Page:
A letter to my daughters on Father’s Day: Living a life of joy and meaning


The campus minister at our church asked four fathers to write letters to their children and read them on Father’s Day during the morning worship service. He gave each father a different theme. He asked me to write about my desire for my girls to have a life of joy and meaning. Here’s the letter I wrote:

Dear Ella & Annie,
You may wonder why I often thank you for picking me to be your dad, as if you had a say in the matter before you were born. I don’t know the dynamics of life before birth, but it’s fun to imagine that you get a choice in picking your parents. I can picture you flipping through some cosmic catalog of potential parents and putting your finger on me and your mom saying, “I’ll take these two, please. They look teachable.” And, then, when you’re thirteen and really annoyed with how un-cool you think I am, I can say, “Well, you did pick me, you know.”

Regardless of how we ended up together, I am honored to be your dad. And I’m humbled and a little overwhelmed when I think of the challenges ahead in guiding you as you grow into young ladies. If I don’t always think so clearly in what will be teachable moments for you (and for me) in the future, here is what I want you to know about living a life of joy and meaning:
"Daddy, we thought your keys would float..."
"Daddy, we thought your keys would float..."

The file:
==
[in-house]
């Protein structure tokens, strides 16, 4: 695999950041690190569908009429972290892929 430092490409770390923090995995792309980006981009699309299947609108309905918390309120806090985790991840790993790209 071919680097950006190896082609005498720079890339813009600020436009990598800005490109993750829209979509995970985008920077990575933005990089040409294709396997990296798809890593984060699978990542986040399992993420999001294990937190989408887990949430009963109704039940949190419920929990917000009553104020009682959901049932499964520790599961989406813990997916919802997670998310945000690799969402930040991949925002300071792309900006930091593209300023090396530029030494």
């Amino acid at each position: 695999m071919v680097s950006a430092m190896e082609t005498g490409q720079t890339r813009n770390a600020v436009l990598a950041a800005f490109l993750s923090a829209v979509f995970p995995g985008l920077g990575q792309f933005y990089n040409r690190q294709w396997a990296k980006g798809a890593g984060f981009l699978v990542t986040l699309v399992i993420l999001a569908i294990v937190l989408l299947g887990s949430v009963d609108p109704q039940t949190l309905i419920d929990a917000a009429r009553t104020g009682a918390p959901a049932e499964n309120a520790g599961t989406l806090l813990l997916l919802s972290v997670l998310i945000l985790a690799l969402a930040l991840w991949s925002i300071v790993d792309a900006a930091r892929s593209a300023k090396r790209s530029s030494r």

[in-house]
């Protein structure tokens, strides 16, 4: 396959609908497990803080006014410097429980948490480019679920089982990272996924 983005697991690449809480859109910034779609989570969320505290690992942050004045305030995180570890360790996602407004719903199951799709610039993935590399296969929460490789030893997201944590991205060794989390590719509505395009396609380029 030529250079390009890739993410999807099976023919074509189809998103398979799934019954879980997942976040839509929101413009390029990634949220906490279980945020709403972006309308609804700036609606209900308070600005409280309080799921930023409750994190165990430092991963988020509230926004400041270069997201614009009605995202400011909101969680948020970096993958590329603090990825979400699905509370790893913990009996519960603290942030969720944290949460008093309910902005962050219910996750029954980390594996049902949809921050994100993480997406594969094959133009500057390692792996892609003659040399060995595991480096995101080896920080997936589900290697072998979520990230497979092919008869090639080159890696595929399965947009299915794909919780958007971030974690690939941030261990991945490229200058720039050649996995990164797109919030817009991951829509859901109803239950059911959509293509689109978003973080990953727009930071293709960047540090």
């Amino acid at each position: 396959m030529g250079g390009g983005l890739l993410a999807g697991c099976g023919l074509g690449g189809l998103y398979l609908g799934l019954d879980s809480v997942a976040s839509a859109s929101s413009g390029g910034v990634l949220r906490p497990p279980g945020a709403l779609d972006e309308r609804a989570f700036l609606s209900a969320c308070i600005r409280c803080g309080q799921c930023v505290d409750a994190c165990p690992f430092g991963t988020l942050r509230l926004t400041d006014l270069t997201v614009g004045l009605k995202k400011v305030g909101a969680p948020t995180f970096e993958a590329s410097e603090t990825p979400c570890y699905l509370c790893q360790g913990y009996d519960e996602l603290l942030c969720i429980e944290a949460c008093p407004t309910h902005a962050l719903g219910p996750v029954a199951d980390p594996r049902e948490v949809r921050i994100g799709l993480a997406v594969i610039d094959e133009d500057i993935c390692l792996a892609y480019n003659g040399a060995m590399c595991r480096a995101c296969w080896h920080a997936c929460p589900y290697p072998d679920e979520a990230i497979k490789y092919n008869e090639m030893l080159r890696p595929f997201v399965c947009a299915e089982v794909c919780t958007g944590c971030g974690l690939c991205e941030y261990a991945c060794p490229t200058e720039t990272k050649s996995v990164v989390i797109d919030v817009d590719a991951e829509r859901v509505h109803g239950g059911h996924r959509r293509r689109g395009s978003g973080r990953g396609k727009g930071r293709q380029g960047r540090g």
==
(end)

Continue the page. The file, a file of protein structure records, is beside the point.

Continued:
Jesus said you must become like a little child to experience heaven. Well, right now, you know a lot more about heaven than I do. If you can live your adult lives filled with the sense of wonder and joy you now have, you will be remarkably happy and remarkably unlike the vast majority of people.

So, what I want for your life is more of the joy you have now enriched by the insight and understanding that will come through a life well lived. I wish for you an authentic, awake, abundant life.

I think joy is your default state. It’s not something to attain. You’ve always got it. Anxieties and distractions may obscure it’s presence, but you don’t have to strive for joy. Just drop what’s keeping you from experiencing it. To return to that default state, simply Be still and know” as the Psalmist says. I certainly don’t have that mastered. Grown-ups seem a lot more still on the outside than kids, but peek into our minds and see how agitated our thoughts are.

Create opportunities for stillness throughout your life by embracing regular doses of solitude and by constantly returning your attention to the present moment. It helps if you can get lost in activities you love for the joy they bring you, not for the approval or applause of others. For example, when I watch you drawing or coloring now, I see both of you so blissfully engrossed that the rest of the world falls away. (By the way: Annie, do please remember to keep your art on the paper, not the walls or floor. Please delay your career as a mural artist a bit longer. Seriously, it’s getting to be a problem…)

Follow a path that makes you truly come alive. It may seem selfish, but if you focus on living an abundant, authentic life and pursue work that feels like play and relationships grounded in selfless love, your joy can transform and awaken those around you who are sleep-walking or struggling through life.

The challenge for me as your father is to “do no harm” to the wonderful start you have as a wide-awake child of God. I want to get out of the way as much as I can. When I try to force or control I know I’m heading in the wrong direction.